Apple is bringing the iTunes Store to music fans in Brunei, Cambodia, Laos, Macau, Malaysia, Philippines, Thailand, Sri Lanka and Vietnam. Customers can also rent or purchase movies from the iTunes Store, with many available in stunning HD, from major studios including 20th Century Fox, Paramount Pictures, Sony Pictures Home Entertainment, The Walt Disney Studios and Warner Bros. Pictures. The iTunes Store joins the revolutionary App Store™ which offers more than 650,000 apps to consumers in 155 countries.

The iTunes Store is the best way for iPhone®, iPad®, iPod®, Mac® and PC users to legally discover, purchase and download music online. All music on the iTunes Store comes in iTunes Plus®, Apple’s DRM-free format with high-quality 256 kbps AAC encoding for audio virtually indistinguishable from the original recordings.

iTunes® in the Cloud lets you download your previously purchased iTunes music to all your iOS devices at no additional cost, and new music purchases can be downloaded automatically to all your devices. In addition, music not purchased from the iTunes Store can gain the same benefits by using iTunes Match?, a new service that stores your entire music library in iCloud® for access at any time, from any iOS device. iTunes Match is available for purchase in the new countries added today.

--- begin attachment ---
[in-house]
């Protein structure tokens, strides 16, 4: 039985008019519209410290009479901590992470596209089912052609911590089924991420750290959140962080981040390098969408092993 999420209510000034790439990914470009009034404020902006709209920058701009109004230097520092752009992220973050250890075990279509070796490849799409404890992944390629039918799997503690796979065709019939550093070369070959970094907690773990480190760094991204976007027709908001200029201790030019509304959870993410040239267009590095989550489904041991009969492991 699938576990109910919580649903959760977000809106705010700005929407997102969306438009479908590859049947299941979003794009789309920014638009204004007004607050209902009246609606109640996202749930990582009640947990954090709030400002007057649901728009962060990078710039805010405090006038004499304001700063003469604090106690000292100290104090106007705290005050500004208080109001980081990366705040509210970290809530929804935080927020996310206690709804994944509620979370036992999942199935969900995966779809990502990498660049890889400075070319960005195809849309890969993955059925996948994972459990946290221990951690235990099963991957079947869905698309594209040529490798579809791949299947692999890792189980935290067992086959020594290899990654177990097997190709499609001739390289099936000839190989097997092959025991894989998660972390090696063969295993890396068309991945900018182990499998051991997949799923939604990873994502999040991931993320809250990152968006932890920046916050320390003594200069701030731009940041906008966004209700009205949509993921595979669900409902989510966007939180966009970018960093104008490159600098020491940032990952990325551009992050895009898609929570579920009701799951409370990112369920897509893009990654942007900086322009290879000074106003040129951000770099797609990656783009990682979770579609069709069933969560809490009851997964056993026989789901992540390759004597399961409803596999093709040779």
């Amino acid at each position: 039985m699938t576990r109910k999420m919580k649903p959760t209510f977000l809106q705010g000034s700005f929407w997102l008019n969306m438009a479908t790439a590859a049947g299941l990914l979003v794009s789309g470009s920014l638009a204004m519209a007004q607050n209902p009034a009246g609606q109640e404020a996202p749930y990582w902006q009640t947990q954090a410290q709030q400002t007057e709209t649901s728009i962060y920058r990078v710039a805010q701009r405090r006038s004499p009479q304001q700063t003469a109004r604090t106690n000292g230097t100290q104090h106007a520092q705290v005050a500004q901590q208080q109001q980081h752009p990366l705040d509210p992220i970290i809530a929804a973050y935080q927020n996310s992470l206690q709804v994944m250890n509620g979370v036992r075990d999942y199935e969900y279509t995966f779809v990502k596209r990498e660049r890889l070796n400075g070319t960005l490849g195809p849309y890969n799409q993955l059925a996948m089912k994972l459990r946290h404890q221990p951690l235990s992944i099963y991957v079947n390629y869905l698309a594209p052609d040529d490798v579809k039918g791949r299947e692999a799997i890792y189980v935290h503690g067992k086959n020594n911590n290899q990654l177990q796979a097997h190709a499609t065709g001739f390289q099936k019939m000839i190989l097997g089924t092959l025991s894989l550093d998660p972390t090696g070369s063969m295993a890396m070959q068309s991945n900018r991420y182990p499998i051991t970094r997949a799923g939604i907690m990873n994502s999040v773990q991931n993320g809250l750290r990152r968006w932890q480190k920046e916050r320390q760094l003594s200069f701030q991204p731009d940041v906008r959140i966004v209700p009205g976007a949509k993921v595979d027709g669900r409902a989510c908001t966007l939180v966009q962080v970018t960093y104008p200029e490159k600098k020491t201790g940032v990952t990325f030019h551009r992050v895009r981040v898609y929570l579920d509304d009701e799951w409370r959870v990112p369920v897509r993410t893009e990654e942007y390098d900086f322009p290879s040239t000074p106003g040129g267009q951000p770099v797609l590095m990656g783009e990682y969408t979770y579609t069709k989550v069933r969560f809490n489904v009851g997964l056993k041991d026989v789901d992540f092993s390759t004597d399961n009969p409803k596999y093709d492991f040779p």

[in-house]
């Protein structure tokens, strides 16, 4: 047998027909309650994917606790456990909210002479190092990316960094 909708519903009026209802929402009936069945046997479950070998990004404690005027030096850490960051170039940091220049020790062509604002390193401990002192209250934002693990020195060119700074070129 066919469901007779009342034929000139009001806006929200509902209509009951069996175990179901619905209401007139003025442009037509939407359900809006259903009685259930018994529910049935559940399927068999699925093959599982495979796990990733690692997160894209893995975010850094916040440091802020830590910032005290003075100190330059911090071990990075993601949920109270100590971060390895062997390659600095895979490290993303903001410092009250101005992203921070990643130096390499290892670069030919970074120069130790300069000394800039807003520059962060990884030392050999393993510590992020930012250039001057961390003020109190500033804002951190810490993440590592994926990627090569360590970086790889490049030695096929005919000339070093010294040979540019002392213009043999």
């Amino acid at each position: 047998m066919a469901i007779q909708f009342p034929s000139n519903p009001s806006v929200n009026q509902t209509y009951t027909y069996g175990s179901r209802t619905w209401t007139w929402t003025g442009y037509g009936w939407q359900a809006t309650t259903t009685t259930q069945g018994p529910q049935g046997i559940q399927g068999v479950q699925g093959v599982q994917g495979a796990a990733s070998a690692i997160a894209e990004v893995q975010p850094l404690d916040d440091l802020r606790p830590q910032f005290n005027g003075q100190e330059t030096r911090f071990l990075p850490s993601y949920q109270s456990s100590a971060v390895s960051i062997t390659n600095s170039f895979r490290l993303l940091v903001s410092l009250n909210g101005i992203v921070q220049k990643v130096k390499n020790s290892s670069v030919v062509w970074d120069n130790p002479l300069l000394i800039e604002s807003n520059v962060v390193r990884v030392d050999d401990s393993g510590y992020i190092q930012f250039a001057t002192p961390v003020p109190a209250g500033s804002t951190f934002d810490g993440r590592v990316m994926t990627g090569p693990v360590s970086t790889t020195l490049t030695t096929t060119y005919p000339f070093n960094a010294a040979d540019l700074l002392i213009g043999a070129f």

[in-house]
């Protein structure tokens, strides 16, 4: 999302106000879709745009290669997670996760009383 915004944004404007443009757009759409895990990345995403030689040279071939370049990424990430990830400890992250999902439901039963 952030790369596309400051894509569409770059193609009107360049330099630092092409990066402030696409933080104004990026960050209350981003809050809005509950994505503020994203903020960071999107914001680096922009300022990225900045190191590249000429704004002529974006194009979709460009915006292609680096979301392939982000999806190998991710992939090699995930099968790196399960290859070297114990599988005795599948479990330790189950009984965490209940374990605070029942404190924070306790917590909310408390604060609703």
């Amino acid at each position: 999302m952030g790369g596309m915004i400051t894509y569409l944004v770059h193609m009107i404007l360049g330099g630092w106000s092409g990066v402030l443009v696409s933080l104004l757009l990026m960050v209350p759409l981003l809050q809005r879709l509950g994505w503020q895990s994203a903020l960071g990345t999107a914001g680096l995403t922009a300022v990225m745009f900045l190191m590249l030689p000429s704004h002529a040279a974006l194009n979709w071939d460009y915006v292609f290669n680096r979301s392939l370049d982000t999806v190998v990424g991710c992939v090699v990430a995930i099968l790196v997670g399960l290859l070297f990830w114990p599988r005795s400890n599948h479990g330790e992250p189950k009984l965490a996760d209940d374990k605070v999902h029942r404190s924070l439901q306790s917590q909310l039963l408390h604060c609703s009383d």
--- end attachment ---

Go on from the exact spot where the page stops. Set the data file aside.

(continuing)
Pricing & Availability
iTunes 10.6.3 for Mac and Windows includes the iTunes Store and is available as a free download from apple.com/asia/itunes. iTunes Store purchases require a valid credit card with a billing address in country.

Apple designs Macs, the best personal computers in the world, along with OS X, iLife, iWork and professional software. Apple leads the digital music revolution with its iPods and iTunes online store. Apple has reinvented the mobile phone with its revolutionary iPhone and App Store, and is defining the future of mobile media and computing devices with iPad.

Press Contacts:
Christine Monaghan
Apple
cmonaghan@apple.com
+1 (408) 974-8850

Fiona Martin
Apple
fmartin@apple.com
+61 02 8987 8230



Activision confirms Angry Birds HD for consoles

Bird-flinging pig-squashing action is coming to consoles with the release of Angry Birds HD, according to the games developers.